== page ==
Mr. Poole, Ms. Gordon, thank you very much for traveling such a long
distance despite your very busy schedule to come to Japan. You have discussed
with us various matters pertaining to the process of drafting a constitution. I
was indeed very much impressed and moved by what you said. Especially, the two
of you have a profound understanding of Japan. You love Japan, and for the
cause of the world you worked very hard to produce a good draft of the
Constitution. This is deeply significant. Having listened to your
presentations, the Constitution has come closer to our hearts.
The most vexing question for us now is the issue of world peace. In the
past, we have experienced various wars, including wars in which we took part. People
always engage in wars in the name of peace, and there are apparent wars of
aggression conducted in the name of peace. In the face of this historic fact,
we must remind ourselves that we should never cause another war.
We have therefore come up with a Constitution which renounces war, which
renounces use of the armed forces altogether. In the name of peace, sometimes
people enter wars of aggression. We know that it happened in the past. So we
should renounce all belligerent forces, and this is the first constitution of
its kind in the world, and has the highest value in the world. However, the
world situation is not exactly as we anticipated, and there are various places
in the world where Japanese participation in PKO is required. Japan has also
attained the global status as one of the great powers, and a contribution
commensurate with this status is required of us.
So is the Japanese Self-Defense Force a military force or not? We need to
have consistency between reality and constitution, but there seems to be some
mismatch between them. That is the difficulty that we face.
Mr. Poole mentioned that if we revise our Constitution, we have to gain the
understanding of the Asian people to whom we have caused so much trouble, and we
have to offer our detailed, elaborate explanation to the Asian people that our
revision of the Constitution will not pose as a danger regarding the use of
militaristic power. No matter how much rhetoric you use, the world will not
trust you, so we must not be careless about revising the Constitution. Before
going into the process of revising the Constitution, we have to make thorough
approaches to other countries to explain our position. Not only regarding the
Constitution but also concerning economic cooperation and cultural exchanges, or
relations between the United States and Japan, we can have security treaties and
networks of security treaties where people can rest assured about Japan's
intentions, and Japan can contribute accordingly to the settlement of conflicts
in various places.
These are the questions which are on our minds. In terms of foreign
relations we would like to continue our efforts, and if you have other views we
would like to learn from you again.
Another point: We have been discussing the Constitution. Of course, the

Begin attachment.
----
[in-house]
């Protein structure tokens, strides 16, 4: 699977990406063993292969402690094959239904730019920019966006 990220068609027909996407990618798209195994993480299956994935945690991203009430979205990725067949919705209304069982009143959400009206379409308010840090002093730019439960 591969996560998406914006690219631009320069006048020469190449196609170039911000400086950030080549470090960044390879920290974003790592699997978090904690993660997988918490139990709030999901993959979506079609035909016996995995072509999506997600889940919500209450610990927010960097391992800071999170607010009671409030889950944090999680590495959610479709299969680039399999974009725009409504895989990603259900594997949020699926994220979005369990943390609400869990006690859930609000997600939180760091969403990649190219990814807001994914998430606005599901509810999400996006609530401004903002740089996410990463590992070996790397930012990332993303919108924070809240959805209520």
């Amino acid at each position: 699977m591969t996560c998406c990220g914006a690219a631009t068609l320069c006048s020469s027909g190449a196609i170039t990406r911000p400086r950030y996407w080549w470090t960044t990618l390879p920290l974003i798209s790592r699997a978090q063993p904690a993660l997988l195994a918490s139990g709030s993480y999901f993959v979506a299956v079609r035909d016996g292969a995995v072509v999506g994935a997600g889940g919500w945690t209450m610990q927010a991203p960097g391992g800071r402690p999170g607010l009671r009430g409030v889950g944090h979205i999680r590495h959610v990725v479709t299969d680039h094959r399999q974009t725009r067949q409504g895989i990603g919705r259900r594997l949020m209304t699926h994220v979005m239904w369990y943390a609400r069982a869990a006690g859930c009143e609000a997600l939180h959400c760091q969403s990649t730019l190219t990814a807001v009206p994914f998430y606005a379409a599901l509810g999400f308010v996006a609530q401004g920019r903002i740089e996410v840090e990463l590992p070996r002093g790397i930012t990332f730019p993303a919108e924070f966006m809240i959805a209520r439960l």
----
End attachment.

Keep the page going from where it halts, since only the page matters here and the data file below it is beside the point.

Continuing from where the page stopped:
Constitution has universal philosophical value. It is the fourth oldest
constitution in the world, I hear. The principles of the Constitution, of
course, must be adhered to and the ideal state has to continue, and the rest can
be dealt through interpretation. That's one way of thinking. Another way of
thinking is that things are changing, so as times goes by, as the necessity
arises, we should revise particular provisions, and probably that would result
in a better constitution for the world of the future.
CHAIRMAN: Are you posing a question to Mr. Poole? Mr. Poole, having heard
the Acting Chairman's comments, this is the last question. Do you have any
concluding remarks, or you have some urgent message that you wish to impart to
the audience? I would like to ask the audience to be quiet for a moment. Mr.
Poole, please deliver your concluding remarks, or any responses to the remarks
you've just heard.
POOLE: Thank you, Mr. Yoshida, for your remarks. To my way of thinking, you
are both realistic and idealistic. There is no conflict between the two, and
your suggestions, I think, very much correspond to what I believe. I do think
that the Constitution can be adapted to reality in a way that reassures
neighboring countries that Japan's role is a very different one now from what it
was before, and that there is absolutely no intention whatsoever to revert to
past militarism. There are different ways this can be handled, through public
relations or diplomatic relations, so that your neighboring countries feel
assured. I think also, on the other hand, that you need to make sure that this
is what the people want.
I think these two conditions for revising Article 9 are essential. The
question is whether it can be accomplished under the amendment procedures.
Now, I believe your deliberations will continue for five years. Since I
plan to live to be a hundred, I am available to participate in your fifth
CHAIRMAN: Thank you very much, Mr. Poole. I hereby close the Research
Commission's deliberations. As you mentioned, in five years time I hope that
you will all come again, and you will take part in the Research Commission's
deliberations. Thank you very much.
Now, with the Board of Directors' agreement, we will attach an English
version of the minutes attached to our official minutes.
I would like to thank our guest speakers, Mrs. Gordon and Mr. Poole. Thank
you very much for providing us with your very frank and reserved opinions. On
behalf of the Research Commission, I would like to thank these two guest
speakers for their participation and contribution.
Thank you very much, ladies and gentlemen. The meeting is adjourned.